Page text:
Jay Tilley and Arianne’ Warner in Craving for Travel (Photo courtesy of Dark Horse Theatre Company). Center: Jessie Burns, Sarah Akers, Catherine Gilbert, Ricardo Padilla in The Value of Moscow (Photo by Arianne Warner). Right: Catherine Gilbert, Sarah Akers, and Jessie Burns in The Value of Moscow (Photo by Arianne Warner).
The origins of both the theatre troupe and its enigmatic name are both intriguingly appropriate. Parnian and her close business partner and friend, Arianne Warner, established the group together back in 2009. When asked about the name choice, Parnian said “I’m big into etymology. The definition of dark horse is a candidate or entrant judged unlikely to succeed. The odds are stacked so tremendously high against artists in today’s world. It takes strong will, courage, and a little bit of luck to ‘make it.’ To me, artists are dark horses. Our company supports all artists. I also really liked the image that came to mind when I considered the name ‘Dark Horse.’ It’s very visceral. It feels ready and raring. That’s why we selected the name.”
If the company is to be thought of like a horse, then Parnian considers her four main branches of Dark Horse to be the legs – providing support while moving the company onward towards its goals. Those four branches are mainstage performances, improv performances, children’s theatre, and theatre education. The current season of mainstage performances will include No Exit, a play by John Paul Sartre, in August and September, and the ensemble anthology The Laramie Project in January. Dark Horse’s improv section, known as Calamity Improv, performs comedy skits in a wild west fashion. Dark Horse’s children’s section, to be titled “Rocking Horse Theatre,” will feature summer shows for parents to watch over a community lunch, as well as open playtime for younger children. Last, but definitely not least, Dark Horse’s upcoming branch of education will debut in 2020, allowing for actors of all ages to come and train in workshops and classes designed to hone theatrical skills.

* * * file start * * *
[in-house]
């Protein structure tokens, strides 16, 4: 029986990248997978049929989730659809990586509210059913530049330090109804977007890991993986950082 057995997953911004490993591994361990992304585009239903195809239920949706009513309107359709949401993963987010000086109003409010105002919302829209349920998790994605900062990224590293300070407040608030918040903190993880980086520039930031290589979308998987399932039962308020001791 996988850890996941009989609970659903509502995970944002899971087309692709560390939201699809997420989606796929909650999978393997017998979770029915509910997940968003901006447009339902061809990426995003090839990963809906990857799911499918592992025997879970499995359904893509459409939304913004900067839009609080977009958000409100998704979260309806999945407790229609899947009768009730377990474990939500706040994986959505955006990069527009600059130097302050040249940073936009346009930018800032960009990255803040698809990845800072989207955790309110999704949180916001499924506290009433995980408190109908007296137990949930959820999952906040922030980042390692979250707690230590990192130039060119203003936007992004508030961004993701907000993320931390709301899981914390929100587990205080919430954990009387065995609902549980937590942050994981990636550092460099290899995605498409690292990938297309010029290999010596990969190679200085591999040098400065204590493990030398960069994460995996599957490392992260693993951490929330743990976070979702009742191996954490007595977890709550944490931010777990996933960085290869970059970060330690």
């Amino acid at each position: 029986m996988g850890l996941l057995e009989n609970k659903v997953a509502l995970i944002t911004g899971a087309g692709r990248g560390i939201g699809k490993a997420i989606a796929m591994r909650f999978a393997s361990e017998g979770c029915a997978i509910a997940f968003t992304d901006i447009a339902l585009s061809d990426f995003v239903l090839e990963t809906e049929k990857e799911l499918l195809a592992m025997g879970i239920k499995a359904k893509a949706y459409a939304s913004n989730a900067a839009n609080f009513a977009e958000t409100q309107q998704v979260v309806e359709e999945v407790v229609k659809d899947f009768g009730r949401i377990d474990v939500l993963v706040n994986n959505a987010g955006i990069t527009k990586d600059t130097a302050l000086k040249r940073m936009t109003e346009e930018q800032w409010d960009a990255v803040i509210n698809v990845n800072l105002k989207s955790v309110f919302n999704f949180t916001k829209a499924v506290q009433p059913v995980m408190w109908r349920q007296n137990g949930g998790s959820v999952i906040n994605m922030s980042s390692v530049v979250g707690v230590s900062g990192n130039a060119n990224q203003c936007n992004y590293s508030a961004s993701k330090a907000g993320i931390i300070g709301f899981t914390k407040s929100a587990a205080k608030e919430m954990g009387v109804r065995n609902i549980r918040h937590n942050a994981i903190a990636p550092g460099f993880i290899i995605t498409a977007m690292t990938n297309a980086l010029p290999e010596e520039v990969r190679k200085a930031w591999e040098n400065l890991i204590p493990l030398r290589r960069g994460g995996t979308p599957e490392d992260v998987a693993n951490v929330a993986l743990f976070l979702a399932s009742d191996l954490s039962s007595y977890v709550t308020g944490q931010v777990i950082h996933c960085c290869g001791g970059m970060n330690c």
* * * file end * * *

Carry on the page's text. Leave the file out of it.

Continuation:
Before we finished, I asked Parnian why it was so important to make theatre, or the arts in general for that matter, accessible like she references in her group’s mission statement. Her response: “Humanity dies without the arts.” The fuel for keeping Dark Horse running seems to stem entirely from Parnian’s – and by extension, her cast and crew’s – desire to make professional-grade shows that don’t cost an audience member hundreds of dollars to see. The future of Dark Horse is one that is rooted deeply in its community; Parnian’s plans include family theatre days titled “Stories, Soup, and Songs,” theatre education, and more. By putting the arts back in the hands of the people, Parnian is helping to keep the creative spark she has alive in others around her. With some strong will, courage, and a little bit of luck, it’s almost certain that this community horse’s journey will be seen by a lot of people, for many years to come.
Information about Dark Horse Theatre Company’s upcoming plays and events can be found at www.darkhorseva.com.